My field placement supervisor often repeats to me a saying that she picked up from her spiritual director: “you can’t hang a picture on the wall without a hook.” What this means–or at least, what I’ve gathered that this means–is that one can’t grow unless you have people, influences, instabilities, and idiosyncrasies that give us some kind of resistance. Not unlike the necessity of resistance in developing physical strength, these resisting factors–or “hooks”–become, in the hand of the God the resistance that will cause us to grow spiritually and emotionally.
One of the hooks upon which I’ve been snagging my sweaters recently is, ironically, the hook of other people like me, who seem to identify with certain elements of my identity and speak out in ways that make me immensely uncomfortable. People speaking out of hatred, out of prejudice, out of utter ignorance. People who have chosen to sacrifice love on the altar of being right. People who imagine that they are speaking in love, but don’t realize that the love out of which they have chosen to speak isn’t a genuine love for the Other, but rather a love for a worldview that they cannot bear to see challenged by opening their eyes to new possibilities. People who seem to have a monopoly on the Spirit of God, yet won’t listen to her speaking. People who seem to be genuinely jerks.
The hilarious aspect of all of this is that it’s easy to frame this argument from an “I’m a gay man being upset about conservative Christians being mean to me” perspective. And I’m sure that’s the angle many of you, dear Readers, were assuming that I was presently taking. Indeed, that has been a source of upset for me in the past few months; I won’t lie. To see people trampling the name of the God of Righteousness and instead sacrificing to their self-made God of Rightness–this wounds me deeply, and I still find myself uncomfortable in churches where I have yet to build up relationships of trust. I get uncomfortable when people sit down at a table next to me in a restaurant and begin a bible study–I fear the things that will be said, the laments made over the state of our country, the blame piled upon us gay people whose only crime is our existence.
The issue is, however, Christians are not the only one speaking out of a fundamental need to be right; no, there have been voices from the LGBT community speaking with such lack of charity towards others of differing viewpoints that I have trouble aligning with them, even when I agree with them. What a handful of leaders in the LGBT community who have come out of a conservative Christian milieu have utterly forgotten is that the journey from rejection to acceptance is a journey of healing and a journey of reconciliation and it cannot be rushed. I began to support equal rights for LGBT people after years of being virulently homophobic as I was wrestling with my own sexual identity, and that was before I even came out. But even then it was a journey, a journey of getting to know others made in the image of God, a journey of finding those hooks and hand-holds along the rocky and twisting path that enabled me to climb upward step by tentative step towards a life of love.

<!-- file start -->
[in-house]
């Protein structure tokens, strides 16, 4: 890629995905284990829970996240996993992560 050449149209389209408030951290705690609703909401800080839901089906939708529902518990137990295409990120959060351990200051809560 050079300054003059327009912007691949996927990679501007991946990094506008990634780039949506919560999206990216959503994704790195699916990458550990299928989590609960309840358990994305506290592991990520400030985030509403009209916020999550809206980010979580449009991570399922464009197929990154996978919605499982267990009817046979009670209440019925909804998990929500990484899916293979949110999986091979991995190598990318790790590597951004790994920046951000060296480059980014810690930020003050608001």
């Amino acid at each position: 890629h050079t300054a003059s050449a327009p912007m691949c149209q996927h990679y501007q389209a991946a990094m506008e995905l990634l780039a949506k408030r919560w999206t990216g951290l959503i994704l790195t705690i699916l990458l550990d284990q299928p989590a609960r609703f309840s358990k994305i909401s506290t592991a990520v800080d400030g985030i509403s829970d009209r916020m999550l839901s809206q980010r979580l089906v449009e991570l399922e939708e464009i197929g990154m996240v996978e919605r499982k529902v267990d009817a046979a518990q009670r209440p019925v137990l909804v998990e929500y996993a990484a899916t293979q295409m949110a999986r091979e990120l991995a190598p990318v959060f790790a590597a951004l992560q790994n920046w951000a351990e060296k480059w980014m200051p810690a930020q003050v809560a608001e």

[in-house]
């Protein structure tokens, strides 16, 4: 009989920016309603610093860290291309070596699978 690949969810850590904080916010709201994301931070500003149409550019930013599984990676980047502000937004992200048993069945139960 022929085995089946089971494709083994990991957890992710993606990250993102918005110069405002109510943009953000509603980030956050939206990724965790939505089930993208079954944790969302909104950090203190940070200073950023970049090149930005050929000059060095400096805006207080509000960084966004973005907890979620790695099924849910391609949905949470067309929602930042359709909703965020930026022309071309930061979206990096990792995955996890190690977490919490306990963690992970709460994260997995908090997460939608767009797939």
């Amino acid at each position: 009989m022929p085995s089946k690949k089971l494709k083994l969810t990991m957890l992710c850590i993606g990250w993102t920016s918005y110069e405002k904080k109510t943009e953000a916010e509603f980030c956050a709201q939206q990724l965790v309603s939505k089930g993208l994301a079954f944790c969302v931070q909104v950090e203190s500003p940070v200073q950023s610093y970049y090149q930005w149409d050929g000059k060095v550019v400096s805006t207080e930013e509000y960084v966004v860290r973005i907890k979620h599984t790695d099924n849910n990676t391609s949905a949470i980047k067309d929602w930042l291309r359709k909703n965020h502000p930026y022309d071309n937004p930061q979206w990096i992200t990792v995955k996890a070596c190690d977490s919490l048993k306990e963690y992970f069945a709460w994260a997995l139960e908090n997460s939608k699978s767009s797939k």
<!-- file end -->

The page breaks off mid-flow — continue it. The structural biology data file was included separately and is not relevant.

But even as I mention a journey of reconciliation, I must point out that the journey of reconciliation is NOT a journey to rightness. More harm has been done in the name of being right than I care to admit; statements like “love the sinner, hate the sin” are indicative of this kind of attitude, and it is precisely this kind of attitude that makes the deeply-wounded teen struggling with identity decide to swallow a fistful of sleeping pills. If a word spoken in service of the God of Rightness results in death, it is not a word spoken in love.
Perhaps the God of Rightness is today’s Molech, into whose sacrificial fire we throw our friends, our family, our sons, our daughters, our loved ones. I stopped believing in this false god long ago, when I chose to stop sacrificing those dear to my heart on his bloody altar. The thing is, both sides of any debate seem to love serving this particular abomination.
What is hammer that will tear down his image, the wet blanket that will put out his sacrificial flame? Love. Love transcends differences of opinion. Love turns the need to be right into a need to be righteous. Love is that power that says “I relinquish my say as to whether x is a sin or y is an incorrect assertion. I choose to embrace you and affirm you regardless of my own opinions.” And I think love requires the radical trust that the God of Love, the God of Righteousness, will deal with each of us on God’s own terms, and those terms will be simple.
“How well did you love?”